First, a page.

Troubleshooting Label Templates; Part 2, Why Has My Template Gone Wrong?

November 12th, 2019
types of label templates made by label planet

Last week’s troubleshooting label templates post was all about identifying what has gone wrong (the effect). This week, we’re moving onto the next step of troubleshooting label templates and looking at WHY your label templates may have gone wrong (the cause). 

The Possible Causes Behind Troublesome Label Templates

Generally speaking, label templates go wrong because there are so many different factors involved. Each factor has to work correctly by itself and work together with other factors to ensure that your labels print perfectly. So, what are these factors and how do they cause problems?

  • LABELS: must be the correct size and layout. Like all products, labels are manufactured to a tolerance (an allowable deviation from the stated specification), which can lead to minor differences between label templates and the labels being printed (resulting in minor misalignments). However, manufacturing and packing errors can result in major misalignments as you’ll end up trying to print a template onto labels that are simply the wrong size.
  • LABEL TEMPLATES: must be compatible with your labels (i.e. must represent the size and layout of your labels correctly).
  • SOFTWARE: must be capable of accurately displaying AND editing label templates. You also need to be able to add your design accurately to each label.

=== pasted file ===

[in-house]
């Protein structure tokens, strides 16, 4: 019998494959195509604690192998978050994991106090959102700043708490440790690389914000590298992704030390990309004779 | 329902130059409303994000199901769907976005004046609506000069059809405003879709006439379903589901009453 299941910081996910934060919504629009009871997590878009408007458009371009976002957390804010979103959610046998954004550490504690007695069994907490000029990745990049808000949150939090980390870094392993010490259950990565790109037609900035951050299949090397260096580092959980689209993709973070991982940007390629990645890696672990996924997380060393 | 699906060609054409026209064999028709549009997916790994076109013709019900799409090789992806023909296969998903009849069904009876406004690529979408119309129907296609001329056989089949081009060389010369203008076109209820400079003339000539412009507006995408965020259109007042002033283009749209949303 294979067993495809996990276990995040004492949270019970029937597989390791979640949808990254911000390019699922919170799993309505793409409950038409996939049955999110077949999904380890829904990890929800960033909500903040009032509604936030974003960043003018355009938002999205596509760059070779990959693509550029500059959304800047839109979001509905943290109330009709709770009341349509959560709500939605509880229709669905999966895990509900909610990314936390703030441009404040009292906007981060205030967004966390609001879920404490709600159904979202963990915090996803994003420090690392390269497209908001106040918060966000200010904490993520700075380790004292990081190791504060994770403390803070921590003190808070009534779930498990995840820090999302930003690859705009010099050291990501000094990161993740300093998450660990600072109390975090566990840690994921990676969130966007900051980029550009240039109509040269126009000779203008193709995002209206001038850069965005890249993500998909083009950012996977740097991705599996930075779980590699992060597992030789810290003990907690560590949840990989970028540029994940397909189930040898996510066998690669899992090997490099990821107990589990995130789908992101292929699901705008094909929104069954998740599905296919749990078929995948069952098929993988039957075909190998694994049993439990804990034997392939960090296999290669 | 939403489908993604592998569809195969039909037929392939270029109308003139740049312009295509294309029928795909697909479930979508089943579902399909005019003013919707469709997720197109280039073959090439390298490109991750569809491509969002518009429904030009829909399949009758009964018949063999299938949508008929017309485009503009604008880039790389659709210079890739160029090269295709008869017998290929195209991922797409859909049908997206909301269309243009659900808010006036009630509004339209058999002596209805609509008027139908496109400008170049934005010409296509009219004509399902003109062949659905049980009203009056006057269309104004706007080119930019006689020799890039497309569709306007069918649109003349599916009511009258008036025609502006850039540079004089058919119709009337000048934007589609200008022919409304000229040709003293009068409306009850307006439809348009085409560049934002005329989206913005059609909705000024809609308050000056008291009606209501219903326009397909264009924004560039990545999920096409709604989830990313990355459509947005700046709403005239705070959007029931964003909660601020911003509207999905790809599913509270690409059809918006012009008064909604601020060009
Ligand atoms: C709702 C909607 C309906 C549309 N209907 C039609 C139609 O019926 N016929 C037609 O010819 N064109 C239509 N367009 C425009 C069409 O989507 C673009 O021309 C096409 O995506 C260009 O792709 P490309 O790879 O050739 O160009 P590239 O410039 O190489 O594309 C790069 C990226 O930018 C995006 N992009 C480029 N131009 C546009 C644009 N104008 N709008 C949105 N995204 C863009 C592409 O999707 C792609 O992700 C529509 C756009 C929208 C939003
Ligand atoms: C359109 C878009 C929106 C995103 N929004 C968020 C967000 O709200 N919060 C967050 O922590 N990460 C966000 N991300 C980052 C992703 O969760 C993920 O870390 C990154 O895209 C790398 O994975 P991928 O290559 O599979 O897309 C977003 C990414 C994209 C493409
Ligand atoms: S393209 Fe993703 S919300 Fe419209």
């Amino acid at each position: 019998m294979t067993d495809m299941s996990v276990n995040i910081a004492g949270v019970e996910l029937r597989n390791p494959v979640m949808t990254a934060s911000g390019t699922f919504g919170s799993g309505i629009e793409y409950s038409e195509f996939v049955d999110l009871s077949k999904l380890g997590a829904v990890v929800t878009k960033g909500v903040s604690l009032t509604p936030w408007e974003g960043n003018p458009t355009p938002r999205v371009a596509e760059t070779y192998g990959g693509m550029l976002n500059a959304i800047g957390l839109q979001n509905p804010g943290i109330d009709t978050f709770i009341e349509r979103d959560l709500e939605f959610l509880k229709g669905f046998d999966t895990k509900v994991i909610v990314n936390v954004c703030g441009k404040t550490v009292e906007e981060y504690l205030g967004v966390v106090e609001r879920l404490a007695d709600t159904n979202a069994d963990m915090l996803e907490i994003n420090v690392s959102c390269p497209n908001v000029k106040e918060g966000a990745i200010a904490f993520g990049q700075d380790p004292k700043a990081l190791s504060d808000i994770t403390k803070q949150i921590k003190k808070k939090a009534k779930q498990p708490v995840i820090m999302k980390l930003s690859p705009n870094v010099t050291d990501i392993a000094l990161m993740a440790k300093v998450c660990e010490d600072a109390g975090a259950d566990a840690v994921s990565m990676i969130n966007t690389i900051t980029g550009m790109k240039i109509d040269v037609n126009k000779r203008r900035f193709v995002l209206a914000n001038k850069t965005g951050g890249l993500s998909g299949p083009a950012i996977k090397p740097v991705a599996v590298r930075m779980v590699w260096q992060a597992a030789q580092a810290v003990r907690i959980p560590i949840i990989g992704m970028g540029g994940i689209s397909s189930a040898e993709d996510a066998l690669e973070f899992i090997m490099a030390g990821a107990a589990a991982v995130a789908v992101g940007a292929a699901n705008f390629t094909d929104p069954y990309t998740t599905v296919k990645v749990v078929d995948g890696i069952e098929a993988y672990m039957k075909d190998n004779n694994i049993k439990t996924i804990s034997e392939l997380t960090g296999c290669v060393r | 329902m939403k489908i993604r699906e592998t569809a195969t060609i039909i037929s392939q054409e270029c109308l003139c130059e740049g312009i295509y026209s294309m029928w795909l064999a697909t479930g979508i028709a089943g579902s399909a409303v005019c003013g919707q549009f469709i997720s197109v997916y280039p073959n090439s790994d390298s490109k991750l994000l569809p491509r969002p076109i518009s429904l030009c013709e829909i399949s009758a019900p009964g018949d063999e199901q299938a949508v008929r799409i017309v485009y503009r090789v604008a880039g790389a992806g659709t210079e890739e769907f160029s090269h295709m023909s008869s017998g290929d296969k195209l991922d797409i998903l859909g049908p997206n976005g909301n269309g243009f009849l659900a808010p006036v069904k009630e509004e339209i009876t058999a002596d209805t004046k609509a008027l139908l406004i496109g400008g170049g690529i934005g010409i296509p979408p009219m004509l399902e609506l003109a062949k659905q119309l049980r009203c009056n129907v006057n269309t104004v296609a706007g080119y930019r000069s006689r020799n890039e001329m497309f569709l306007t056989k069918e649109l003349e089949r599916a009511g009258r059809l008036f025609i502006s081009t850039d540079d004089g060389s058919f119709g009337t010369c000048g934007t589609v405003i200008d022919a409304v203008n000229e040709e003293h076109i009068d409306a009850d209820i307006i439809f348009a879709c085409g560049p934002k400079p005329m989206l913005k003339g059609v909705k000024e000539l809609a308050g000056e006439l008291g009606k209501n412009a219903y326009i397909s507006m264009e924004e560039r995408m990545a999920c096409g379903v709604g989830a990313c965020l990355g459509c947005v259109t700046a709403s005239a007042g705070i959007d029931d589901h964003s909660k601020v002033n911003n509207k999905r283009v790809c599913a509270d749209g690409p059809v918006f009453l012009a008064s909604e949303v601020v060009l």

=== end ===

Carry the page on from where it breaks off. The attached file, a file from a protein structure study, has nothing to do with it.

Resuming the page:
• PRINTERS: to print labels, you need a printer that is capable of printing labels, is set up with the correct print settings, and has an up to date print driver installed.

Troubleshooting Label Templates – Problems Before You Print

Last week, we listed the most common problems experienced by our customers BEFORE they’ve printed their label templates. Here are the (possible) causes for these particular problems – and the things you may need to fix when troubleshooting label templates.

Unable to open a label template…

Standalone label templates are individual files that must be opened using software. These files are saved in a specific file format (i.e. a particular way of encoding data for storage in a digital file). To open a standalone file, you need to use software that can read (display) that file format. For example, Label Planet templates are supplied in .docx and .pdf file formats. The .docx templates must be opened with word processing software such as Word, Word For Mac, Pages etc and the .pdf templates must be opened with graphics software such as Illustrator, InDesign, Photoshop etc.